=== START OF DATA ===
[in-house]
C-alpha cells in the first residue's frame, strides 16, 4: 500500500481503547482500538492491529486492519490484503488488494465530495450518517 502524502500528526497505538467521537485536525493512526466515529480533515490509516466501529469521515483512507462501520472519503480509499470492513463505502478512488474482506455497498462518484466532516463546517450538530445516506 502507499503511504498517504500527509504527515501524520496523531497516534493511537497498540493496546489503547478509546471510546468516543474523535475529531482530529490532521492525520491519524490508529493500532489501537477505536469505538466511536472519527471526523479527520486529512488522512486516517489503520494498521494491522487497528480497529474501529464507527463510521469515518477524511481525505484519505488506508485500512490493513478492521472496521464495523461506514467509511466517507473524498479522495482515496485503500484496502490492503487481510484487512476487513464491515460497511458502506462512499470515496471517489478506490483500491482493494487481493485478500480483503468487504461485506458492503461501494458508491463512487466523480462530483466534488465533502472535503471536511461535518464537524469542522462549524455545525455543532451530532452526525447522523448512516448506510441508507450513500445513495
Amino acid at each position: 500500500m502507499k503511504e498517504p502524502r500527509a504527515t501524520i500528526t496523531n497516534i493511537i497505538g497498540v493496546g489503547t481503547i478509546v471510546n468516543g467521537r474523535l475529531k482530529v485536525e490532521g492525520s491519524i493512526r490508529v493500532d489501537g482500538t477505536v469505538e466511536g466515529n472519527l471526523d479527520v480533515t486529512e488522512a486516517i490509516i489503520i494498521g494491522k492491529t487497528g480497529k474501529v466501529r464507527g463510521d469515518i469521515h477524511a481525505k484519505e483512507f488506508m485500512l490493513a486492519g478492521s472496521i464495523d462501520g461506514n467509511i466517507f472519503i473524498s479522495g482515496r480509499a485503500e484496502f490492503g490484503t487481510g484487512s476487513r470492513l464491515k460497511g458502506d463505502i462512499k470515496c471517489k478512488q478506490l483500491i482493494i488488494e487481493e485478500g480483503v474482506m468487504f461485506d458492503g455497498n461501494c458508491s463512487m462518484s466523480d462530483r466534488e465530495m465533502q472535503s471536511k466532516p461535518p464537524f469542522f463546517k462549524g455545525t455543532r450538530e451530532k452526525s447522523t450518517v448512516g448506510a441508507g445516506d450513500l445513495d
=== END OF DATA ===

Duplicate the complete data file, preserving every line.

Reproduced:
[in-house]
C-alpha cells in the first residue's frame, strides 16, 4: 500500500481503547482500538492491529486492519490484503488488494465530495450518517 502524502500528526497505538467521537485536525493512526466515529480533515490509516466501529469521515483512507462501520472519503480509499470492513463505502478512488474482506455497498462518484466532516463546517450538530445516506 502507499503511504498517504500527509504527515501524520496523531497516534493511537497498540493496546489503547478509546471510546468516543474523535475529531482530529490532521492525520491519524490508529493500532489501537477505536469505538466511536472519527471526523479527520486529512488522512486516517489503520494498521494491522487497528480497529474501529464507527463510521469515518477524511481525505484519505488506508485500512490493513478492521472496521464495523461506514467509511466517507473524498479522495482515496485503500484496502490492503487481510484487512476487513464491515460497511458502506462512499470515496471517489478506490483500491482493494487481493485478500480483503468487504461485506458492503461501494458508491463512487466523480462530483466534488465533502472535503471536511461535518464537524469542522462549524455545525455543532451530532452526525447522523448512516448506510441508507450513500445513495
Amino acid at each position: 500500500m502507499k503511504e498517504p502524502r500527509a504527515t501524520i500528526t496523531n497516534i493511537i497505538g497498540v493496546g489503547t481503547i478509546v471510546n468516543g467521537r474523535l475529531k482530529v485536525e490532521g492525520s491519524i493512526r490508529v493500532d489501537g482500538t477505536v469505538e466511536g466515529n472519527l471526523d479527520v480533515t486529512e488522512a486516517i490509516i489503520i494498521g494491522k492491529t487497528g480497529k474501529v466501529r464507527g463510521d469515518i469521515h477524511a481525505k484519505e483512507f488506508m485500512l490493513a486492519g478492521s472496521i464495523d462501520g461506514n467509511i466517507f472519503i473524498s479522495g482515496r480509499a485503500e484496502f490492503g490484503t487481510g484487512s476487513r470492513l464491515k460497511g458502506d463505502i462512499k470515496c471517489k478512488q478506490l483500491i482493494i488488494e487481493e485478500g480483503v474482506m468487504f461485506d458492503g455497498n461501494c458508491s463512487m462518484s466523480d462530483r466534488e465530495m465533502q472535503s471536511k466532516p461535518p464537524f469542522f463546517k462549524g455545525t455543532r450538530e451530532k452526525s447522523t450518517v448512516g448506510a441508507g445516506d450513500l445513495d